Rib-sticking Hungarian countryside fare can be intimidating if you aren’t used to eating high-calorie, heavy dishes like pork knuckles or wild boar stew. But if you’re up for the challenge, Kispiac Bistro is the best place in Budapest to acquaint yourself with these hearty, traditional dishes; just be sure to expect low post-meal productivity. Kispiac doesn’t try to reinvent old recipes, but it moves past communist-era kitchen practices and uses high-quality ingredients..
Gyergyó restaurant, which opened in 1991, masks itself as a typical greasy spoon, but it’s closer to a semi-upscale restaurant when it comes to food, plating, and, unfortunately, prices too. The place’s moniker is a hat-tip to the Transylvanian city where the owner-chef, Árpád Gyurka, hails from. The restaurant is located in an elite, residential Buda neighborhood, which explains why main dishes run €10-15, and why big-time lawyers, businessmen, and retired, upper-middle class regulars fill this tiny, lunch-only restaurant..
Budapest has only a few restaurants right along the Danube River, and even the ones that exist are usually more about vistas than gastronomic delights. Flanked by endless rows of docked Viking river cruises, Szegedi Halászcsárda doesn't hold much promise at first sight, but it turns out to be a positive surprise. Their specialty is the Hungarian fisherman’s soup, halászlé, especially its famed version from the south-Hungarian city of Szeged. .
The outer part of the Grand Boulevard (Nagykörút) is much different than the inner side—the Jewish Quarter’s stag-party apocalypse doesn’t reach this far, meaning that the streets quiet down as night falls, and residents are still mainly locals rather than Airbnb guests. The neighborhood’s mom-and-pop stores and dilapidated buildings serve as a reminder of what much of Budapest looked like in the '90s. .
Huszár, named after the Hungarian light cavalry soldiers, is the type of restaurant where everyday local Hungarian families go for a Sunday lunch. It's an unchic restaurant that doesn’t try to be more than what it is—an unfussy neighborhood joint serving Hungarian dishes without twists or updates to traditional recipes. Huszár also satisfies my occasional nostalgia for the type of gruff service and weathered interior that defined Budapest restaurants in the '90s. .
If you’re looking to try traditional Hungarian food in a restaurant away from the crowded downtown streets, Regős Vendéglő can be a good option. Despite its offbeat location, however, the crowd here actually consist mainly of tourists who’ve discovered Regős through TripAdvisor and concierge recommendations, leading to higher price points and less “local vibes” than at similar neighborhood joints (main dishes run €8-10). The restaurant, which opened in 2002, occupies a brick-arched underground space decked out in wooden banquettes and kitschy decor. .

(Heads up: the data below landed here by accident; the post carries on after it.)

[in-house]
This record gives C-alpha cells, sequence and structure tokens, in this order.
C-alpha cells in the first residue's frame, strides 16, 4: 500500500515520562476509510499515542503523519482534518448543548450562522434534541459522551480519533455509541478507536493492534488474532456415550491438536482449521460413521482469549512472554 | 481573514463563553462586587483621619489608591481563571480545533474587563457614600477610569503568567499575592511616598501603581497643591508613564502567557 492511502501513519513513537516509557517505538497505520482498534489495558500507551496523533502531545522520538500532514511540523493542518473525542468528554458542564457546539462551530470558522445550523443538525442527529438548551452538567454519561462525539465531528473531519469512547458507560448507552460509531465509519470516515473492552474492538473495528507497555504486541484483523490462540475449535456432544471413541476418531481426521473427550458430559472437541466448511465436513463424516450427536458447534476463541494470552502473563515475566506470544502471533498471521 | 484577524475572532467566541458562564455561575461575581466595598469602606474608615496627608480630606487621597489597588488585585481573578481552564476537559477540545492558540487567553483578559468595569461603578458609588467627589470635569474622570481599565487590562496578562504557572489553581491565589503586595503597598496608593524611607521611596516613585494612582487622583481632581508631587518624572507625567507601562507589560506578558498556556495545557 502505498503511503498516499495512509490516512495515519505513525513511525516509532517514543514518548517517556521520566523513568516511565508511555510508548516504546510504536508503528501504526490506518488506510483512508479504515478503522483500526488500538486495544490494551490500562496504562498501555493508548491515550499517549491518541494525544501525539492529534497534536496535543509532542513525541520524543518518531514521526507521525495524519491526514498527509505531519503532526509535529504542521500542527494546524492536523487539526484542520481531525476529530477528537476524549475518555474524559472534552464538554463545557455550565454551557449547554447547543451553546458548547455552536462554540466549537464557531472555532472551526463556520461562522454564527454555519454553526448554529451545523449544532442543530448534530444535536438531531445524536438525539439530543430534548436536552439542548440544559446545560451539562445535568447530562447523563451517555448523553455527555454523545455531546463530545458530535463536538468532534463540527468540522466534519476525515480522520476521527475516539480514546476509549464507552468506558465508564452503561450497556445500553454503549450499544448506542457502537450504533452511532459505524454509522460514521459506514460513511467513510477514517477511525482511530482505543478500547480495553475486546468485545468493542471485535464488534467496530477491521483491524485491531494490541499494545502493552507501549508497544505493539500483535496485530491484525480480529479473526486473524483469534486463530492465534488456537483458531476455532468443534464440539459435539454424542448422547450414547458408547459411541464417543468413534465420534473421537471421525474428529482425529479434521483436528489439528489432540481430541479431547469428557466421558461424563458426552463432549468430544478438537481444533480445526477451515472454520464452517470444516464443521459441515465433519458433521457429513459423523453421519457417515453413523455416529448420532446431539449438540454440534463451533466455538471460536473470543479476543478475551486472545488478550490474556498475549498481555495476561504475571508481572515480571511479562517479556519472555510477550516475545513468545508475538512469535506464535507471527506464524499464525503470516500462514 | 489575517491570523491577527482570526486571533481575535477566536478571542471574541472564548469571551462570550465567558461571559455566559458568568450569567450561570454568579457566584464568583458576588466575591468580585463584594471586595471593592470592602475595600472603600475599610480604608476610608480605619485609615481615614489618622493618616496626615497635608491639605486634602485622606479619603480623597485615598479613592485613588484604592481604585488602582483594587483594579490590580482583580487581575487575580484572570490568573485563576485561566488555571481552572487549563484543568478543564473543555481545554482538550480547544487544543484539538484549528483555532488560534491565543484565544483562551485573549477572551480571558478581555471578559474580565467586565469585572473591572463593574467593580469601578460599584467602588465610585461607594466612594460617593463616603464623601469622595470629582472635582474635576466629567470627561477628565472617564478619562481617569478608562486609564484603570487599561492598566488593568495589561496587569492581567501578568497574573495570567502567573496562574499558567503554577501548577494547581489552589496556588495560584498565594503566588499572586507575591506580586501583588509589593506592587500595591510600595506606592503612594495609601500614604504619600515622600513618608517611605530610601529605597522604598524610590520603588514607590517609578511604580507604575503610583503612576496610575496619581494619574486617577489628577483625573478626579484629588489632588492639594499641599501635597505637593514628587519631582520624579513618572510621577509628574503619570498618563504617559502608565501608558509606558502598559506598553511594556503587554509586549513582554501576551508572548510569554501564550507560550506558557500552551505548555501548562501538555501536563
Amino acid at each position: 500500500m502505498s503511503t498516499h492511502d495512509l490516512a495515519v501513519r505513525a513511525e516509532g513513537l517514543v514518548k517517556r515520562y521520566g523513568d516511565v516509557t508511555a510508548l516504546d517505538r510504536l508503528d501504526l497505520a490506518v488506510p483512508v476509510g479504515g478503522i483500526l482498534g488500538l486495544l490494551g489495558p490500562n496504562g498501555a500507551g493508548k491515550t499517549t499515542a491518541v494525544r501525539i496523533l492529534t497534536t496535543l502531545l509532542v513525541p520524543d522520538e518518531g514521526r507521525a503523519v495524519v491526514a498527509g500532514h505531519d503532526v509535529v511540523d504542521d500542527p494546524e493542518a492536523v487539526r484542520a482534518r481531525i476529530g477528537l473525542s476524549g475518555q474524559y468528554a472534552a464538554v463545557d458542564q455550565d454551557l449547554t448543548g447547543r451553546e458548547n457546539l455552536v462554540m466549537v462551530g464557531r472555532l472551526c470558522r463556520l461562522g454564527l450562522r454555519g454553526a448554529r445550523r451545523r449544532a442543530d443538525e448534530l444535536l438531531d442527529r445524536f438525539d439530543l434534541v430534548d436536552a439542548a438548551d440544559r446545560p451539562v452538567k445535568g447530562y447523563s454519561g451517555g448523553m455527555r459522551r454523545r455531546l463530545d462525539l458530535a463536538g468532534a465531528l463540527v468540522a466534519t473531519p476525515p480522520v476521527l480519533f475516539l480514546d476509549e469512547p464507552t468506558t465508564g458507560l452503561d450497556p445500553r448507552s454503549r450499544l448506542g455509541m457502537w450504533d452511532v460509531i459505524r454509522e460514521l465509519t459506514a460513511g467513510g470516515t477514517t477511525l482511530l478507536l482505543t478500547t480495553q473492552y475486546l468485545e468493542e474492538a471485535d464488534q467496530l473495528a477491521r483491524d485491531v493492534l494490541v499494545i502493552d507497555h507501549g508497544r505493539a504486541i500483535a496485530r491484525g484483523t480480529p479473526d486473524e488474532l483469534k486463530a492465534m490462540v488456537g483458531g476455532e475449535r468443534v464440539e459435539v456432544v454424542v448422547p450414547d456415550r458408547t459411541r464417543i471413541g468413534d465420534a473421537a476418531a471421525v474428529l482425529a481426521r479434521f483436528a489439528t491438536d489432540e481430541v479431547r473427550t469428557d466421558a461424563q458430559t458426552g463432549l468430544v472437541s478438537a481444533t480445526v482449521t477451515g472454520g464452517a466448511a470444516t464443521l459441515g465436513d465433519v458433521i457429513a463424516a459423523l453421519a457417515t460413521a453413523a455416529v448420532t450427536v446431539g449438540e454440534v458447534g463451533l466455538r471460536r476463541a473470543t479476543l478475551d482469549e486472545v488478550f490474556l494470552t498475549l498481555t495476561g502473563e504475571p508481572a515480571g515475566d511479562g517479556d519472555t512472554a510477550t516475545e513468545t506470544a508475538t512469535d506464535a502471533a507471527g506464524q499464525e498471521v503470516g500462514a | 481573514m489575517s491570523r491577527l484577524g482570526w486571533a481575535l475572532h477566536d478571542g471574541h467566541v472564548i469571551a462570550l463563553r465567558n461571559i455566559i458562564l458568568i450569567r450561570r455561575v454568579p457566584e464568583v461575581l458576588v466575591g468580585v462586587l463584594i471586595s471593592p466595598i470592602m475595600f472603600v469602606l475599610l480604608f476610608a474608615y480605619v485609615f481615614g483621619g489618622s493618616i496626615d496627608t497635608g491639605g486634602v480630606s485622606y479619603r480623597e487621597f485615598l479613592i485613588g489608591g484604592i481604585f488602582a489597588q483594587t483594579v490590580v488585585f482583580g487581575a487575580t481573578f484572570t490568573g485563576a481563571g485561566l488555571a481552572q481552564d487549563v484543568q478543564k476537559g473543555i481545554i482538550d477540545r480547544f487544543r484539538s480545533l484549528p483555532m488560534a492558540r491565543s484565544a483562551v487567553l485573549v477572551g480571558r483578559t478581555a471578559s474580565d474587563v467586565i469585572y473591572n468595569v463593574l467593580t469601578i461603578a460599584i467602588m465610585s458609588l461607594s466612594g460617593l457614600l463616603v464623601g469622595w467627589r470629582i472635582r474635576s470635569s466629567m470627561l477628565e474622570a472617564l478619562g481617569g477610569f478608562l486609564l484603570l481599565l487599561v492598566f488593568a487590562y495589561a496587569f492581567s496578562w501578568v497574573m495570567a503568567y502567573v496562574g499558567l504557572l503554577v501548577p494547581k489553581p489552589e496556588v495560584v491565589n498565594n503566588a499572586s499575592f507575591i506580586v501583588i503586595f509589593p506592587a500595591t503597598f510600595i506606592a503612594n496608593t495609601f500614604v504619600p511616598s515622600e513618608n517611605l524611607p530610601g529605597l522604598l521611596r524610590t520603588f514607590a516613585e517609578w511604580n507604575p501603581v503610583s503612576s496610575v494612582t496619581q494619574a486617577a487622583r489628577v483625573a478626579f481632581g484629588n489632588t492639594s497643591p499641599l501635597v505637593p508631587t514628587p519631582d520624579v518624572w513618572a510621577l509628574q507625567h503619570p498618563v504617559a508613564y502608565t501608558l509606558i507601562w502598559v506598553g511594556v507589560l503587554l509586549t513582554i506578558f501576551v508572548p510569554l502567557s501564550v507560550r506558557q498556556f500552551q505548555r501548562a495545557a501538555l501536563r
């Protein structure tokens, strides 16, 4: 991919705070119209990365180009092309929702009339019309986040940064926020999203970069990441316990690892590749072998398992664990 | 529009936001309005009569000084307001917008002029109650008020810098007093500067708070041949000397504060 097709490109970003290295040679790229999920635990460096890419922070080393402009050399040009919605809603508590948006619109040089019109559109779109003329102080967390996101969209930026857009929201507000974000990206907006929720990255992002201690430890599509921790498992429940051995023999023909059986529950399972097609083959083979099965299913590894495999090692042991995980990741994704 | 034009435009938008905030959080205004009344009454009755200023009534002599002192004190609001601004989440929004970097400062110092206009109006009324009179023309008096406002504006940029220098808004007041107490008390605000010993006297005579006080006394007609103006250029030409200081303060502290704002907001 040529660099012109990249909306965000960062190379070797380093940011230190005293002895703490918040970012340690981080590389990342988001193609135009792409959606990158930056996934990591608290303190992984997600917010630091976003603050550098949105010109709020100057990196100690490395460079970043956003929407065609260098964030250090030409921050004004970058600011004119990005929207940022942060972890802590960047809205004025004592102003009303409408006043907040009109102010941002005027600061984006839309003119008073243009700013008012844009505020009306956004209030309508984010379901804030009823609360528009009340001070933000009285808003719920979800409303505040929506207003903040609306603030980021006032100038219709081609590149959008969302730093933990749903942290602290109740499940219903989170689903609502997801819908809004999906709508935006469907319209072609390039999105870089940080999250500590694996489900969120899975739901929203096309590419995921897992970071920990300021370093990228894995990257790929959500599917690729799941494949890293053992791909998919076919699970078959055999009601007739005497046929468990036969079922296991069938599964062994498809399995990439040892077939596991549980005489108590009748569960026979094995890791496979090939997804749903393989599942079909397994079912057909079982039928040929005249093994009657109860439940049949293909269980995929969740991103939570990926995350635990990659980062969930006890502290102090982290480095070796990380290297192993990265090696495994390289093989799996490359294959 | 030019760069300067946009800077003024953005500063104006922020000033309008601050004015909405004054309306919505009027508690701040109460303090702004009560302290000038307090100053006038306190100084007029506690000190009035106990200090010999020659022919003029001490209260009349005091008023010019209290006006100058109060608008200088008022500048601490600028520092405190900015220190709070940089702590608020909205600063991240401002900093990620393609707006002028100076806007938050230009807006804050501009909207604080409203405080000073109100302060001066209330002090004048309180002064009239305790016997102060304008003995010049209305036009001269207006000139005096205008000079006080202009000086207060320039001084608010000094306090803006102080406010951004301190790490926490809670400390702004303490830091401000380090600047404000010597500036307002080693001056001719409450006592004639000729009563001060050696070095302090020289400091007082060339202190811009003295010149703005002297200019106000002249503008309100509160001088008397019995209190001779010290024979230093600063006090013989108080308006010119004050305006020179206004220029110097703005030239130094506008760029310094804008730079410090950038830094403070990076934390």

Restaurants outside the city center tend to draw a more diverse set of patrons than those in downtown. A tasty and low-priced lunch can bring together grandmas, office workers, local thugs, and tourists alike, as evidenced at lunchtime in Rákóczi restaurant, located in Budapest's outer District 8. The restaurant overlooks Rákóczi Square, an area once known for its grimy streets, rampant prostitution, and low-life characters. Today, there’s a glitzy subway stop beneath the square and the neighborhood is rapidly gentrifying (pop in to Csiga Café across the street for proof)..
Many countries put their own twist on the fish soup, reflecting locally available fish species and ingredients. The fisherman’s soup (halászlé) is Hungary’s take on the bouillabaisse. It has myriad permutations across the country, but the classic version uses carp fillets, and a generous portion of paprika seasoning that lends the broth a deep-red hue. Oddly, few Budapest restaurants serve fisherman’s soup at all, and of the ones that do, few seem to care to get it right.